Anime review: Fullmetal Alchemist: The Sacred Star of Milos

A side-story to the Fullmetal Alchemist: Brotherhood storyline, Fullmetal Alchemist: The Sacred Star of Milos follows Ed and Alphonse Elric as they investigate an escaped prisoner by the name of Melvin Voyager. As they search his cell in Central, the Elric brothers discover he had cut out an article from the newspaper regarding one Julia Crichton. Years ago, Julia’s parents – both very skilled alchemists - were murdered. Witnessing firsthand the alchemic prowess Voyager wields, Ed and Al pursue him toward Table City, an Amestrian fortification right on the border of the nation of Creta. As they near the city, the Elric brothers discover that a wolf chimera has snuck aboard the train, and the two engage him in combat. Meanwhile, a small organized force known as the Black Bats descend upon the train, and the ensuing chaos tears up the tracks leading to Table City. While Ed and Al manage to come away unscathed, they are separated with Ed in the city and Alphonse taken prisoner by Julia and the Black Bats at the bottom of the valley that separates Amestris and Creta.

Edward briefly makes contact with the chain of command in Table City, then proceeds to seek out his brother in the valley below. What he finds is a slum filled with Milosians – an entire nation of people who long ago became caught in the turmoil between Amestris and Creta and were in turn left to rot in what is essentially a giant landfill. Despite the negative feelings some of the Milosians harbor toward Ed due to his role as an Amestrian state alchemist, he feels sorry for their situation and asks for help in locating his brother. At the same time, Alphonse is conversing with Julia who explains how she came to live in this place when Melvin Voyager reveals himself to be Julia’s long-lost brother Ashley. After some debate, Ashley is convinced to aid Julia and the Black Bats in their search for the Sacred Star (the Milosian name for a Philosopher’s Stone), as they believe one exists somewhere within Table City.

Instead of retaining the same animation style used in Fullmetal Alchemist: Brotherhood, Sacred Star of Milos combines this style with a more free-sketch animation not unlike that which has been used in some of the Studio Ghibli films. Characters don’t look drastically different, but their definitions are altered slightly from the series. Also, action sequences tend to be more over-the-top with dynamic (and sometimes ridiculous) physics-bending and sudden pans in the camera angle. The budget for the film show through, as the entire hour and fifty minute experience looks a noticeable step up from the show’s animation quality.

While Ed and Al are still the main characters through which the story in Sacred Star of Milos is conveyed, the film does assume viewers are at least somewhat familiar with the storyline of Brotherhood. There is no mention of the Homunculus, and the only other major characters from the series that make an appearance are Winry, Mustang, and Hawkeye. The film briefly glosses over the fateful night when Ed and Al attempted to bring their mother back to life, and there is mention of the Gate of Truth. Beyond that, the film does little to bring newcomers up to speed, which is just as well, as the film’s events don’t leave a significant impact on the Fullmetal Alchemist story at large.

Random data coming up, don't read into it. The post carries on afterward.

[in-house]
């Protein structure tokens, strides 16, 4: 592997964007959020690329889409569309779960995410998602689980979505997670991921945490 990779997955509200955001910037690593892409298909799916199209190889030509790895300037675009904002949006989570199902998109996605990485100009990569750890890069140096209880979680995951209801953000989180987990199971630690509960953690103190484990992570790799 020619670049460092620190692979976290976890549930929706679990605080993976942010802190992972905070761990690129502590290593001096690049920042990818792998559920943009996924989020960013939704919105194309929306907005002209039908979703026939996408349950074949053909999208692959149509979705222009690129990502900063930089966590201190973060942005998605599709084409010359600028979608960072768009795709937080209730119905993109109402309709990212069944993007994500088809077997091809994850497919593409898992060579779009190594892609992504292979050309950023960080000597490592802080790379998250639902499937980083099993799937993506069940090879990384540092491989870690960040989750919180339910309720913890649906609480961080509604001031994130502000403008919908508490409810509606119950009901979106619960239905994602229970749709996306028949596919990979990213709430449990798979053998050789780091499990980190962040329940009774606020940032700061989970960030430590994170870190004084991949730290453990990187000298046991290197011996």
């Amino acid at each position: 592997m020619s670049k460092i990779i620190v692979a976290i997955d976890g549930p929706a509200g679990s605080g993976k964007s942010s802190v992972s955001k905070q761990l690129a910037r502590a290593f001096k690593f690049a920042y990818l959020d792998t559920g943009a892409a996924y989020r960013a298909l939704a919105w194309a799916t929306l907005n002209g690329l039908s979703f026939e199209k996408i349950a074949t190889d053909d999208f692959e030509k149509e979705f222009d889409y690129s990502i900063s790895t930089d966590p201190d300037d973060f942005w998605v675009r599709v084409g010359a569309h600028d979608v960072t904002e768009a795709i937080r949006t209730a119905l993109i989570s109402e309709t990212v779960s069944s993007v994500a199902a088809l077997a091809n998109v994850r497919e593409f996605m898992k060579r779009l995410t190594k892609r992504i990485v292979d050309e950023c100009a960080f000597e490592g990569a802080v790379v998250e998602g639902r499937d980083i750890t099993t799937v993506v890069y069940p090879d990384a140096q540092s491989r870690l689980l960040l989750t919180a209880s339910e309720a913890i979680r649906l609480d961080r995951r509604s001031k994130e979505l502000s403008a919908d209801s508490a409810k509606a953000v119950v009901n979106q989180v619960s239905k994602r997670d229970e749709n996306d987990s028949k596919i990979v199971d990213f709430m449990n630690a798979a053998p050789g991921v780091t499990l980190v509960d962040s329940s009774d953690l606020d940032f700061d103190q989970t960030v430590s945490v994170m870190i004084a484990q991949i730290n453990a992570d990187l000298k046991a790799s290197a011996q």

Julia and Ashley take center stage, and their development as characters is executed well enough. The Milosian people prove an interesting bunch, though their plan to reclaim the “holy land” is a bit obvious of a parallel with real-world conflict in the Middle East. Winry, Mustang, and Hawkeye play only small parts, while the Amestrian soldiers stationed in Table City are rather bland and one-dimensional, assuming they are granted any lines of dialogue at all.

The story sees a number of plot twists during the second half that keeps the story entertaining and suspenseful. Most of the moments where Ed and Al are questioning the roles of both Amestris and Creta in the unfortunate state of the Milosians are skimmed through in favor of providing more action sequences, and this is especially unfortunate in the case of one particular scene where the brothers trace a series of clues back to the area’s ancient past. The film’s tone is notably dark – on par with the final few episodes of the 2004 anime, as Ed and Al find the alchemy spoken of in Table City and revered by the Black Bats to be nearly as taboo as their own attempt at human transmutation. The ending brings out a convincing human element in some of the main cast, though the film’s major villains all fit the stereotypical “evil mastermind” role. Sacred Star of Milos is a fun film, and the fact that it does not hold too strong of ties to the series makes it easy to jump into. But the storytelling is nowhere near as strong as in either the 2004 series or Brotherhood.

My rating: 7.75 (out of 10)

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